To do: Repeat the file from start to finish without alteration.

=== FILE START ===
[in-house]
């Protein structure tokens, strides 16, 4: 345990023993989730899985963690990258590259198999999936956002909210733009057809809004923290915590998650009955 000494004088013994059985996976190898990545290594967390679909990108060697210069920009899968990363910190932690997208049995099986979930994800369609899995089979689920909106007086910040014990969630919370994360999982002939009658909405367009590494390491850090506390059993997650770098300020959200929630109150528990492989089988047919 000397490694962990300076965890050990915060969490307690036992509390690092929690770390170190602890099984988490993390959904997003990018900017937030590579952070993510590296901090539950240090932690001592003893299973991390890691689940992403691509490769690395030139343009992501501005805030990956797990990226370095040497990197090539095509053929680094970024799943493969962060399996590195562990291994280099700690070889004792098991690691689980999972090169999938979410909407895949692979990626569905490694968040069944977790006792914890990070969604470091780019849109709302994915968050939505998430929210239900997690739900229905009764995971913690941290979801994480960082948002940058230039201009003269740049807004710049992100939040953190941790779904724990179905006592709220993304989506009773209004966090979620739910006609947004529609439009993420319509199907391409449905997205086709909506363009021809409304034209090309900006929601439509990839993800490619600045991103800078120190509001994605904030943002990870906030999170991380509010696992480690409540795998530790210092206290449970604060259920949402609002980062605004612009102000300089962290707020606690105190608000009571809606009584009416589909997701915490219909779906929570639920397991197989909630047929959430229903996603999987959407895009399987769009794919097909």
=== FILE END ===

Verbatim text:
[in-house]
């Protein structure tokens, strides 16, 4: 345990023993989730899985963690990258590259198999999936956002909210733009057809809004923290915590998650009955 000494004088013994059985996976190898990545290594967390679909990108060697210069920009899968990363910190932690997208049995099986979930994800369609899995089979689920909106007086910040014990969630919370994360999982002939009658909405367009590494390491850090506390059993997650770098300020959200929630109150528990492989089988047919 000397490694962990300076965890050990915060969490307690036992509390690092929690770390170190602890099984988490993390959904997003990018900017937030590579952070993510590296901090539950240090932690001592003893299973991390890691689940992403691509490769690395030139343009992501501005805030990956797990990226370095040497990197090539095509053929680094970024799943493969962060399996590195562990291994280099700690070889004792098991690691689980999972090169999938979410909407895949692979990626569905490694968040069944977790006792914890990070969604470091780019849109709302994915968050939505998430929210239900997690739900229905009764995971913690941290979801994480960082948002940058230039201009003269740049807004710049992100939040953190941790779904724990179905006592709220993304989506009773209004966090979620739910006609947004529609439009993420319509199907391409449905997205086709909506363009021809409304034209090309900006929601439509990839993800490619600045991103800078120190509001994605904030943002990870906030999170991380509010696992480690409540795998530790210092206290449970604060259920949402609002980062605004612009102000300089962290707020606690105190608000009571809606009584009416589909997701915490219909779906929570639920397991197989909630047929959430229903996603999987959407895009399987769009794919097909």